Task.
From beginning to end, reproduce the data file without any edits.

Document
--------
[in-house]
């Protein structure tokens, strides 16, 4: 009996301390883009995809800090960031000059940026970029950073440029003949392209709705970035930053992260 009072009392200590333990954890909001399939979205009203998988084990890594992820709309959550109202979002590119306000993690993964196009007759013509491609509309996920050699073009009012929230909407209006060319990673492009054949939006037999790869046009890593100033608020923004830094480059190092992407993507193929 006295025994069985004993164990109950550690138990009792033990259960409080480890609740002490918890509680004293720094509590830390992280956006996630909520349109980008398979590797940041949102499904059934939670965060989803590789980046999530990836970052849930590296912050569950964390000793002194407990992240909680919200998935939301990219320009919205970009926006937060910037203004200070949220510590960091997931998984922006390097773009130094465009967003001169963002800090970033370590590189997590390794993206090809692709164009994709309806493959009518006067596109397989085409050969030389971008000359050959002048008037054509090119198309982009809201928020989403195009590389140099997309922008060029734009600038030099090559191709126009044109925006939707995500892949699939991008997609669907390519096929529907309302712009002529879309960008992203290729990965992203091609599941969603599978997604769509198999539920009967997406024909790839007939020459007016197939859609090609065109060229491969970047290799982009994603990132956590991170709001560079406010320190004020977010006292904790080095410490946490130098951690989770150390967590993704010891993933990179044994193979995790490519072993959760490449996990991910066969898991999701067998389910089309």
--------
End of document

[in-house]
């Protein structure tokens, strides 16, 4: 009996301390883009995809800090960031000059940026970029950073440029003949392209709705970035930053992260 009072009392200590333990954890909001399939979205009203998988084990890594992820709309959550109202979002590119306000993690993964196009007759013509491609509309996920050699073009009012929230909407209006060319990673492009054949939006037999790869046009890593100033608020923004830094480059190092992407993507193929 006295025994069985004993164990109950550690138990009792033990259960409080480890609740002490918890509680004293720094509590830390992280956006996630909520349109980008398979590797940041949102499904059934939670965060989803590789980046999530990836970052849930590296912050569950964390000793002194407990992240909680919200998935939301990219320009919205970009926006937060910037203004200070949220510590960091997931998984922006390097773009130094465009967003001169963002800090970033370590590189997590390794993206090809692709164009994709309806493959009518006067596109397989085409050969030389971008000359050959002048008037054509090119198309982009809201928020989403195009590389140099997309922008060029734009600038030099090559191709126009044109925006939707995500892949699939991008997609669907390519096929529907309302712009002529879309960008992203290729990965992203091609599941969603599978997604769509198999539920009967997406024909790839007939020459007016197939859609090609065109060229491969970047290799982009994603990132956590991170709001560079406010320190004020977010006292904790080095410490946490130098951690989770150390967590993704010891993933990179044994193979995790490519072993959760490449996990991910066969898991999701067998389910089309």